I enjoy listening to NPR. One time, my friends and I were going around assigning what people would be doing in 5 years and I was voted “Most likely to host an NPR show” a title that I happily own.
Today as I was driving, I was listening to a report about low income (a.k.a. Section 8) housing and the struggles that some developers have in bringing these projects and these apartment buildings to life. I was appalled when they played an interview with an affluent woman who was against a low-income apartment building coming to her neighborhood and the obvious classism that she held. Then, as the segment continued, they discussed the corruption of some developers who were using tax payer money to pad their pockets and finally some city officials who took bribes in order for some housing projects to be pushed through. My heart was saddened for the children who will grow up in low income areas because that’s the only place their hard-working parents can afford to live. It’s a sad reality that these precious families could have a brighter future if they could afford to live in a different zip code. I was deeply angered at these already wealthy people who took advantage of a situation to the detriment of others.
I used to call myself a pessimistic realist, but I’m coming to realize that I’m consistently swinging from the extreme of idealism to the extreme of pessimism and somehow manage to eventually end up in the “realism” middle. I want to build businesses and own companies that create jobs for people and help stimulate the economy. I want to be strategically philanthropic and give in such was that will yield the most rewards. I want to use my influence to improve people’s lives and give them a hope for a better future. I have dreams of giving hard-working families houses and cars and things they need to give them a leg up in life. I want to help people get out of poverty and give their children some of the incredible opportunities I’ve been afforded.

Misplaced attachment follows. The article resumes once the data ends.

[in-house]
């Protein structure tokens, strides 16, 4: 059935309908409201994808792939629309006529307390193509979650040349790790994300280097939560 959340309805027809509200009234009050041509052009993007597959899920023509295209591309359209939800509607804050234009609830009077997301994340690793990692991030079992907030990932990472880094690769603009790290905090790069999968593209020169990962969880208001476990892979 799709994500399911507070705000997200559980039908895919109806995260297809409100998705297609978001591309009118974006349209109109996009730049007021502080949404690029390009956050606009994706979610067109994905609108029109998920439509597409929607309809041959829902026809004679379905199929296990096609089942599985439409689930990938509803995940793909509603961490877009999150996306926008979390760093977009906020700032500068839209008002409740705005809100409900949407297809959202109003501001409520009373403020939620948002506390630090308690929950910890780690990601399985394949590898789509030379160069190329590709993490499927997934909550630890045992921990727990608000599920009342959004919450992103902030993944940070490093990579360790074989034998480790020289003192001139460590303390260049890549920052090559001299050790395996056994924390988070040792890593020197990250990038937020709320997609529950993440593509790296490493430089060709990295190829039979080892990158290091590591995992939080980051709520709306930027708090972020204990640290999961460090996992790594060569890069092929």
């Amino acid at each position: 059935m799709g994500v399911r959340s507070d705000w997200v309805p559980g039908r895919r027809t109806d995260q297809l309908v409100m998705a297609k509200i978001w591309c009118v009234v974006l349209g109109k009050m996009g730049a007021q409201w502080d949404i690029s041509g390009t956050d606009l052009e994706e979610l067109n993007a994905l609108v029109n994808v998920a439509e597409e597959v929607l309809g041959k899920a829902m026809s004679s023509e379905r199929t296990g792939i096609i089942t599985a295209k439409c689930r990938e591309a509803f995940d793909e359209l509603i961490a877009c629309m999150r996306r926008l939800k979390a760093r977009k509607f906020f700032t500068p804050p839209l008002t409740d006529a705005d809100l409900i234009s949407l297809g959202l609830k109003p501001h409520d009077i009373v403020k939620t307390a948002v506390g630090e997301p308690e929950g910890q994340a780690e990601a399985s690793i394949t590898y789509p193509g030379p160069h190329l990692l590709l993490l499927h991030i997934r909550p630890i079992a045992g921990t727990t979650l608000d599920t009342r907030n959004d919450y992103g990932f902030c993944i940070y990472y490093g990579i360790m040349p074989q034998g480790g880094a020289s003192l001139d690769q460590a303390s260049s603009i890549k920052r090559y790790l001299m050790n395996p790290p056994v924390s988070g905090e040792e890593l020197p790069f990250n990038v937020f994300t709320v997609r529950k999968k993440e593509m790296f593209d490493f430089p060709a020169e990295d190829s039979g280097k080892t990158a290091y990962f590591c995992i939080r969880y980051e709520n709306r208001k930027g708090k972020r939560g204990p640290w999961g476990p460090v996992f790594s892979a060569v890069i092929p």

Today I was reminded that not everyone is like me.
And then I think back to before I knew Jesus. While I’ve always had this altruistic side, I spent many years letting my selfishness silence my desire to help others. I remember, when I was 13 years old, I wanted to be a lawyer because I’m great at arguing and I love the law, so it just seemed like a logical goal to want to work toward. I can still picture the image I had for my future, it was at night and I was looking out over a bustling city with a beautiful skyline that I could see from my office on some double digit floor. I was wearing an expensive black power suit with my hair up in a tight bun and my office was clean and crisp and absolutely beautiful. In my 13 year old vision of the future it was all about how much I could amass for me. I didn’t imagine community or friends or family, just my job and my money.
What a hopeless image indeed! But I’m sobered when I remember there are people in business and government who live like that. There are men and women living out there who are just in the rat race, striving so they can make money for themselves or make a name for themselves. There are people who are blinded by classism and racism who don’t have the capability of empathizing with the plight of someone else. And there are families living in squalor, whether by choice or by circumstance, who are without hope.
I am reminded that Jesus is the answer.
I love to fix things. Identifying problems and coming up with strategic solutions is one of my God-given gifts, but in this case and so many others, the answer really is Jesus. These groups of people need to know the love and grace and forgiveness and redemption and hope that he brings. Without him we are hopeless, helpless, selfish people but with him we are more than conquerors. Today, was a sweet reminder that nothing is impossible with him.